Produced by Antenna Audio in the style of a public radio broadcast, Gateway to America is introduced by David Rockefeller, Jr. a co-founder of the Harbor Conservancy and whose family was instrumental in preserving open space through the National Park Service. The Gateway to America tour was the first harbor boat tour to present recorded audio commentary by National Park Service Rangers. Prominent experts like Columbia University professor, historian and editor of the Encyclopedia of New York, Kenneth T. Jackson- Daniel Libeskind, who emigrated to New York from communist Poland as a teenager and became one of the world’s leading architects- Pulitzer-Prize winning author David McCullough- and world-class swimmer Nancy Steadman Martin, (who battled the currents to swim the 28-mile circuit around Manhattan) also provide engaging remarks and insights.
Gateway to America tells stories of the five military forts, now historic icons that protected the city from invasion. The tour illuminates the harbor’s role as the portal to the American dream for generations of immigrants – including those newcomers who are still shaping the city’s future. Passengers hear sounds, special effects and original music that bring to life the drama of the thriving commercial port.
This 60-minute tour is offered daily beginning Apr. 4 – May 31 at 11am, 12:30pm, 2pm, and Jun. 1 – Sep. 30 at 10:30am, 11:30am, 12:30pm, 1:30pm, 2:30pm, departing from the Slip 5 in the Battery Maritime Building in Lower Manhattan, located next to the Staten Island Ferry. Tickets can be purchased online or at the Harbor Conservancy’s new ticket booth at Castle Clinton in Battery Park. Prices are: Adults: $18, Seniors (62+): $16, Children: $14, Children under 3: Free.
For more information about other affordable boat and walking tours created by the National Parks of New York Harbor Conservancy visit: www.nyharborparks.org.
Continued concerns over depleted fish stocks, piracy, changing climate, global shipping policies, and the safety of merchant mariners and port communities have all recently converged to remind scholars, policy makers, and citizens alike that we ignore our relationships to the marine world at our peril. More than just recent phenomena, however, each of these ties between human society and the marine environment has deep historical roots. The event will be held May 12-16, 2010 at the University of Connecticut, Avery Point and Mystic Seaport. Under the theme “Maritime Environments,” the 2010 annual meeting of the North American Society for Oceanic History (NASOH), the Council of American Maritime Museums (CAMM), the National Maritime History Society (NMHS), and The Steamship Historical Society of America (SSHSA) seeks papers exploring the scholarly contexts of these contemporary crises in the world’s oceans.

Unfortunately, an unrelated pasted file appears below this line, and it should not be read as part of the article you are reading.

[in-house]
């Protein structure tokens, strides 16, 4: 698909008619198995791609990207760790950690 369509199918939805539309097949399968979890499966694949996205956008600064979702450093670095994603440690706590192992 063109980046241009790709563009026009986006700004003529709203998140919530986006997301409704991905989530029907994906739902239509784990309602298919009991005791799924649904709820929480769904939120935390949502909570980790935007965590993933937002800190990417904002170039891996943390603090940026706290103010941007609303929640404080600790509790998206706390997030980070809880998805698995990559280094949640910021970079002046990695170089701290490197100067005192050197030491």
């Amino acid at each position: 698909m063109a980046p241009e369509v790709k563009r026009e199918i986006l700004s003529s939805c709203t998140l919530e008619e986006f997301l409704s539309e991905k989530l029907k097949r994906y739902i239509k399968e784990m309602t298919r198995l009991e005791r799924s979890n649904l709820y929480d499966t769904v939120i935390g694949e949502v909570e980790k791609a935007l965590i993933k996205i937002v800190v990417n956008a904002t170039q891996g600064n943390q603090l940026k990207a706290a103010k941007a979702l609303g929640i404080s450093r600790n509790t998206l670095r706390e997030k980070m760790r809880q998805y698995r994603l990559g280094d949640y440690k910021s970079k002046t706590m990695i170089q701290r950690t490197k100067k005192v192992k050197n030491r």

All interested scholars, especially historians, marine environmental historians, museum professionals, archaeologists, historical ecologists, and graduate students are invited to submit proposals for papers examining the “maritime” environment.
The Conference Call defines the terms “Maritime” and “Environments” broadly to include the widest range of human relationships to the sea. How have human labor practices affected ties between human communities and natural resources? How and where did humans experience the oceanic realm and how did those sites frame experiences? What economic, defense, commercial, and foreign policy initiatives drive human efforts in the maritime environment? And, of particular interest, how have human actions affected the world’s oceans, and what can historical records tell us about the changing health of the fisheries, climate, or other natural forces? Finally, how do scholars convey these lessons to a larger public?
Individual papers are welcome, but full sessions with three papers and a chair are preferred. Proposals should include a brief abstract of 500 words for each paper, plus a one-page abstract for proposed panels, and a brief bio of 200 words for each participant, including chairs. Graduate students are strongly encouraged to submit proposals for presentations. Accommodations for PowerPoint presentations will be provided- however, any other requirements, including audio-visual equipment, special outlets, or accommodations for disabilities should be included in the proposal. Scholars interested in chairing sessions are welcome to send a brief bio to the Program Committee Co-chairs. Please note that all participants must register for the conference.
Specific questions may be directed to Program Committee Co-Chairs, Matthew McKenzie (firstname.lastname@example.org), Brian Payne (email@example.com), or Vic Mastone (firstname.lastname@example.org).
The deadline for submissions is January 31, 2010.
Photo: 1904. Erie Canal at Salina Street, Syracuse, New York.” Detroit Publishing Company glass negative, Library of Congress.